When we leave our comfort zones and our usual surroundings, fear is a natural reaction. But just because we are afraid, it doesn’t mean we are in danger. And just because we feel calm, it doesn’t mean we are actually safe. And somewhere in between we have those fears that keep us at home, within the comfort zone, without any logical reason.
During my hike, there were many things to be afraid of if I had asked the general public: bears, wolves, high mountains, loneliness, men (if you are a woman), cold temperatures, bacteria in the water…. the list is long. And ironically, I had (and still have) to calm other people down that become afraid on my behalf.
Considering that it was a hike through Sweden in summertime, the only thing that IS actually dangerous for real is yourself and your risk awareness or lack thereof. Bears and wolves just don’t want to meet you, I meet far more potentially dangerous people any random day here in Stockholm than during my whole hike (I estimate the number of dangerous people during the hike to zero) and everything else such as weather, terrain and rivers is only dangerous if you take risks that are over your own capacity.
So was I afraid during my hike? Well, not like in “panicking”, but I was at unease several times, and mainly connected to two situations:
- The weather: I am afraid of thunderstorms and being on a mountain, this is actually a risk to consider. So those days where there was a risk of thunderstorms I decided to stay in valleys or indoors if possible. But I monitored the sky closely some days when I saw cumulonimbi forming – luckily they never reached me and I didn’t experience any thunderstorm during the hike
- Camping close to a road: as a woman (my male colleagues hardly ever even thought about this) I chose to send my position in the morning when I camped close to roads. On the mountain this was never a problem. But being a woman with an open Instagram profile, and getting questionable messages every now and then, I just slept better if my position was not known to the general public those nights. Sad? Yes. But unfortunately this is what we are taught, and female fellow hikers reported similar concerns.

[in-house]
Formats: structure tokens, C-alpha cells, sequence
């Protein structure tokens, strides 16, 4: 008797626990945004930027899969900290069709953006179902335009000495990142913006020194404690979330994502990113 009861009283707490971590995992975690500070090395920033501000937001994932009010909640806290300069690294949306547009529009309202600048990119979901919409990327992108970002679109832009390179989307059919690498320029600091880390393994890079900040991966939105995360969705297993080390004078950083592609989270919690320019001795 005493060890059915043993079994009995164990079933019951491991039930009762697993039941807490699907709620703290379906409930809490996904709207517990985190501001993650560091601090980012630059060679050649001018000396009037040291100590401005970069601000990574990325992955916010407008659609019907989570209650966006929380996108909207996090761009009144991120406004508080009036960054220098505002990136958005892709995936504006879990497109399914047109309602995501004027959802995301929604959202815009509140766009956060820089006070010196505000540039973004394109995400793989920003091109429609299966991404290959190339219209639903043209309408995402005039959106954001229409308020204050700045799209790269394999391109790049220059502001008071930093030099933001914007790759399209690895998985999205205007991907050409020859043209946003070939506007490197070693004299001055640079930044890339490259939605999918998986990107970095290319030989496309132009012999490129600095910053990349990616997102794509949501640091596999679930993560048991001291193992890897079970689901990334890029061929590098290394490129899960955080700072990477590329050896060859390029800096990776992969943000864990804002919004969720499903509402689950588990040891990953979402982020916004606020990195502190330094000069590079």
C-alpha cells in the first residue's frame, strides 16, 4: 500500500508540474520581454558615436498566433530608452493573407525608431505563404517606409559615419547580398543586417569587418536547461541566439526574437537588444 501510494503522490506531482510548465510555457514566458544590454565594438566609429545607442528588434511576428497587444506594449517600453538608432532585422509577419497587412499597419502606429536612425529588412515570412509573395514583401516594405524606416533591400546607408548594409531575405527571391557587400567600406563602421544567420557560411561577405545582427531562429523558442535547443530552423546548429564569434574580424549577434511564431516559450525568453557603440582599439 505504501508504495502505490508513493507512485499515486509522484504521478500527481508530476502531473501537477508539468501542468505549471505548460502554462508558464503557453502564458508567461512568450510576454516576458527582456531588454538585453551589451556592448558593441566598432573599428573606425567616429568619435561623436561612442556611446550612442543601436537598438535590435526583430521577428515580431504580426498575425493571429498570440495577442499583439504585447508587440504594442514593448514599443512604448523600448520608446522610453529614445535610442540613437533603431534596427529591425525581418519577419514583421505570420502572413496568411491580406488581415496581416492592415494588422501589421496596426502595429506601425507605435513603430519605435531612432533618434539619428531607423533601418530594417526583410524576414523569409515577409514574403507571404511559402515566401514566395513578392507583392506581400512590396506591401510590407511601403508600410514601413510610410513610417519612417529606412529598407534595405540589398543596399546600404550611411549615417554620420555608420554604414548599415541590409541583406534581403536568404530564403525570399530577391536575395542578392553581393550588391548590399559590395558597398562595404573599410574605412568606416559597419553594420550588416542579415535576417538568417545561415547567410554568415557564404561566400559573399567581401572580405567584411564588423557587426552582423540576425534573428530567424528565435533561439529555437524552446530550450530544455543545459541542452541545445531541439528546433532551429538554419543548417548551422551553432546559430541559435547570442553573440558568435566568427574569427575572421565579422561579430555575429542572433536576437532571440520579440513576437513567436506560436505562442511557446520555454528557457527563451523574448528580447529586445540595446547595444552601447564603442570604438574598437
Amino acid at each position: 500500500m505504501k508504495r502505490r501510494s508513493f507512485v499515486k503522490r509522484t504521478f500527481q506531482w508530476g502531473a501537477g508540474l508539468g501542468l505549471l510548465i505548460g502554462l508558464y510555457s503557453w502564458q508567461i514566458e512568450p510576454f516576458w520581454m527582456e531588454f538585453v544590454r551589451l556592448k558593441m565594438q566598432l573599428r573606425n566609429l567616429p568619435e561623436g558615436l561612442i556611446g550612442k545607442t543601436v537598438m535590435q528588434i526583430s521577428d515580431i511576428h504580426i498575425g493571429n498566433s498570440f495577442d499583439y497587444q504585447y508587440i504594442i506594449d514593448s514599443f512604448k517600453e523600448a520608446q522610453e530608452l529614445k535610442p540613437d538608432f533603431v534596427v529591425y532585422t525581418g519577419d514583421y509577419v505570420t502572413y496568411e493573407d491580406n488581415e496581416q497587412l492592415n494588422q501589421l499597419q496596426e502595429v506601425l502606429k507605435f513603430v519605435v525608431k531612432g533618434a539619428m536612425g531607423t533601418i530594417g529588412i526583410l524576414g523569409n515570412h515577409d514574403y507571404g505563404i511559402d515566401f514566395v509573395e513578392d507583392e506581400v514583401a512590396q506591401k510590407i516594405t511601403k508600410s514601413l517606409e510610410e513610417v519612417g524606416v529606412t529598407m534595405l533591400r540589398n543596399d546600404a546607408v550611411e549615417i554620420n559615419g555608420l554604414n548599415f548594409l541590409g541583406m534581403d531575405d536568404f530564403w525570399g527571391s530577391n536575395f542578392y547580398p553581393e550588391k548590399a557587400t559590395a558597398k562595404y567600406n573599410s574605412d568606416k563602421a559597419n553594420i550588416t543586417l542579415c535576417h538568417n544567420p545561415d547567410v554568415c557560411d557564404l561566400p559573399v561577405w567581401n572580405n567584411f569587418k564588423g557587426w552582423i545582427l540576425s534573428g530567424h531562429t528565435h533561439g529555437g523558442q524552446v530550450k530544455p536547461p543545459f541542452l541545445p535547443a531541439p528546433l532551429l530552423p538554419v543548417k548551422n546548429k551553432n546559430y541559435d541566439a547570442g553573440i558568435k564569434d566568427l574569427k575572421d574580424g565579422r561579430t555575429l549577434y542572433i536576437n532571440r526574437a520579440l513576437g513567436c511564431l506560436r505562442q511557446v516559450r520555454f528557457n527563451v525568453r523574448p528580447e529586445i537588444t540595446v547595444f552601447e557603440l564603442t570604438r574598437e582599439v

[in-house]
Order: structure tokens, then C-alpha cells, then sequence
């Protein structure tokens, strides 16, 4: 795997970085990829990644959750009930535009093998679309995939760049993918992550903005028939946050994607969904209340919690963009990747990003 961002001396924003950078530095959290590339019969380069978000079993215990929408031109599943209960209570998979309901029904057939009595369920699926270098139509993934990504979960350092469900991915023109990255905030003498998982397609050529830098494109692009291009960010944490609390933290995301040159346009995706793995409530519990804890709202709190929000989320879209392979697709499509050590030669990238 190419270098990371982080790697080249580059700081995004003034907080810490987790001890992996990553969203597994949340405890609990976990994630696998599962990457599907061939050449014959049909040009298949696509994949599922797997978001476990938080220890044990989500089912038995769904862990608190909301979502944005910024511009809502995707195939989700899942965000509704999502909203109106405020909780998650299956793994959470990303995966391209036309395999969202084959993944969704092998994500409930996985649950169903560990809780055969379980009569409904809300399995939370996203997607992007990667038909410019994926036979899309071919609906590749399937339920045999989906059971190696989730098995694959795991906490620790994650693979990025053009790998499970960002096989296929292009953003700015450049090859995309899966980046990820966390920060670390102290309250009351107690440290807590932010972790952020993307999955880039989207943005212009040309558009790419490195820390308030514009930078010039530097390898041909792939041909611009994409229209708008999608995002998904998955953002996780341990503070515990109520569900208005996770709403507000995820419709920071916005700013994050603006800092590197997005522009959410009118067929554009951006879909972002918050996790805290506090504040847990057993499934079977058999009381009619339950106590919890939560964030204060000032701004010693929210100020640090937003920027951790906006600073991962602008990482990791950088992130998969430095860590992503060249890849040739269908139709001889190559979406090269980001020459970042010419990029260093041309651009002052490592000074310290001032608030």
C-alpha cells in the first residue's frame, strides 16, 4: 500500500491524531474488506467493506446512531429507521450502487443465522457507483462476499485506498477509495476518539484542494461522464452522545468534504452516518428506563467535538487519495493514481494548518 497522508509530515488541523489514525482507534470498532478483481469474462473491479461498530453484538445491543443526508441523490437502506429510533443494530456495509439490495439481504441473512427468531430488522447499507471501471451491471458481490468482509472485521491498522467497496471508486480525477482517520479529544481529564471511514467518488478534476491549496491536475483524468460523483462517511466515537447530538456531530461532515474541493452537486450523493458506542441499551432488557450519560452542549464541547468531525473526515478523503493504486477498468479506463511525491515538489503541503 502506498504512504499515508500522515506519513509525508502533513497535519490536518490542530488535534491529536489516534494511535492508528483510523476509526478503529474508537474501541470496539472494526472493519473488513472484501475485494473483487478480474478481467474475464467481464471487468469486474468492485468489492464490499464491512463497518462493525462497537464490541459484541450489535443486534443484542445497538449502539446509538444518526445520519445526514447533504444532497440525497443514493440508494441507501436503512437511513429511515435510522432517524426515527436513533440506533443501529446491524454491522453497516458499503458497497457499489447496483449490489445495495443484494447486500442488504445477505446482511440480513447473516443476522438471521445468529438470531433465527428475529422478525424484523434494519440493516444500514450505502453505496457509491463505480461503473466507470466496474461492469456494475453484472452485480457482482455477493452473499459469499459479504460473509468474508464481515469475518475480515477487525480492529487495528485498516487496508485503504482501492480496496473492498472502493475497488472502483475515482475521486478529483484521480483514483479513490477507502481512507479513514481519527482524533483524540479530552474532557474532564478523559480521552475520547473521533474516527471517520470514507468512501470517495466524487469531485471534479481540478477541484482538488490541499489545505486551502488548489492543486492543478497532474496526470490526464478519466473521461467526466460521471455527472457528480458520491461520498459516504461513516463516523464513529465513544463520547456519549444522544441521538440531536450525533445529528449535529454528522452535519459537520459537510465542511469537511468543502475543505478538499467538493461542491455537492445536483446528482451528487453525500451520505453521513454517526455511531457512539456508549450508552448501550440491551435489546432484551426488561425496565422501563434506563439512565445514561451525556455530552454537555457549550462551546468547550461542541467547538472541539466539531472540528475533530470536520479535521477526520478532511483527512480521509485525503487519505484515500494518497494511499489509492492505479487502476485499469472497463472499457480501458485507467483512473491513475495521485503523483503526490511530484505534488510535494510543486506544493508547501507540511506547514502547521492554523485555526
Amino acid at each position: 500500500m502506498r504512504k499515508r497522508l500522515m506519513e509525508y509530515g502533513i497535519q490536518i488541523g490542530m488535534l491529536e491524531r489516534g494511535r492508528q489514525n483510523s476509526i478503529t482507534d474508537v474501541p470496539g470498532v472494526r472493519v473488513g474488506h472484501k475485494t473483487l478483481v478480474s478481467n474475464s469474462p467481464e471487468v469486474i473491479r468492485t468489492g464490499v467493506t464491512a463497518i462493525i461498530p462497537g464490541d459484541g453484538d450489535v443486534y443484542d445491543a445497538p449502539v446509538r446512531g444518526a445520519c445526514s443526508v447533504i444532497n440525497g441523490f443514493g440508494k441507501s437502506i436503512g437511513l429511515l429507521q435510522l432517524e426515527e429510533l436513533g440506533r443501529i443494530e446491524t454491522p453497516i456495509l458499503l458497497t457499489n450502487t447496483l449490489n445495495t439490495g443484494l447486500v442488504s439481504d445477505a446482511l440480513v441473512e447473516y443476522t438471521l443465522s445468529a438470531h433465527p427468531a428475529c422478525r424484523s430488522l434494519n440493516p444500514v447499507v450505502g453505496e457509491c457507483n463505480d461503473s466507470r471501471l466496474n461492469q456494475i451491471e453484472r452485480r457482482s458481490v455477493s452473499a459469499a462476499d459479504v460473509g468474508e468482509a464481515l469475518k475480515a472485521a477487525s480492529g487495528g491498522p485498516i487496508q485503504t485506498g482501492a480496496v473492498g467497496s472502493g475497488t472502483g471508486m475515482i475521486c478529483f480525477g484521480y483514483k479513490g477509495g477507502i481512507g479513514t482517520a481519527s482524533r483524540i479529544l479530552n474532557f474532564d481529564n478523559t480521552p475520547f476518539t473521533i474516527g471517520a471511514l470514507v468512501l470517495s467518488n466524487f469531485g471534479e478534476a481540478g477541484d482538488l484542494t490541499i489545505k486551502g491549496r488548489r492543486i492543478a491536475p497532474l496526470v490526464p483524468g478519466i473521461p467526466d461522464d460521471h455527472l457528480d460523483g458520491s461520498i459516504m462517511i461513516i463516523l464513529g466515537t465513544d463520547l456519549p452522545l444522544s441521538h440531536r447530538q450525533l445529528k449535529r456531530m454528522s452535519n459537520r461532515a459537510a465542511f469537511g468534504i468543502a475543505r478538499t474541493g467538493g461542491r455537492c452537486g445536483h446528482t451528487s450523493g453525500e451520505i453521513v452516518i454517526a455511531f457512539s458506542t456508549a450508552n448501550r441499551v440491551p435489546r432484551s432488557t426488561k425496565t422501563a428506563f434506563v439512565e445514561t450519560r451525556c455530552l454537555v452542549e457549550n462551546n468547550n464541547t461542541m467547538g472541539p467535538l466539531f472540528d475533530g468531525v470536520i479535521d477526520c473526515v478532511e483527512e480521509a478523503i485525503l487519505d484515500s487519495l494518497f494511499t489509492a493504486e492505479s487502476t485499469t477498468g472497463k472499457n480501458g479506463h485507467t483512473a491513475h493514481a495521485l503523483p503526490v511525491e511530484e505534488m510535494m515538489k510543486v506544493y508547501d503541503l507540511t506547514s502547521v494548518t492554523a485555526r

And then there is my fear of darkness. And that fear actually does hold me back from doing things, I have for instance cancelled solohikes around Stockholm as I realized how dark it would be to camp alone in a forest. While we of course need to be situation aware, there is nothing to fear in the darkness (especially not a rainy October night – who would go out in the forest such a nasty night anyways?), and my goal for this winter is to overcome this fear. Actually, when I bought my tent 5-6 years ago, my goal was to overcome my fear of the darkness. But it took me 5 years and a solohike of 1350km to finally sleep alone in my tent during dark season.
What I am afraid of? Murderer? Ghosts? Well, no… I am afraid to get scared… so basically my own fear is most likely to be the reason why I get scared. Logic? Hell no. But fears are not built on logic…
And I am proud that I did camp alone in Paradisets natural reserve a few weeks ago – mostly thanks to miscommunication, as I thought I would have company. But in the end it brought me out there equipped for camping and longing for an evening by the fire. And surprisingly enough, I felt mostly calm.
The night has so many beautiful things to offer. Stars, silence, moonlit landscapes and not to forget the aurora if one is lucky. And while all of these things are wonderful to enjoy in company, I cannot sit at home just because I didn’t find anyone to join me.
What are your fears and how do you handle them?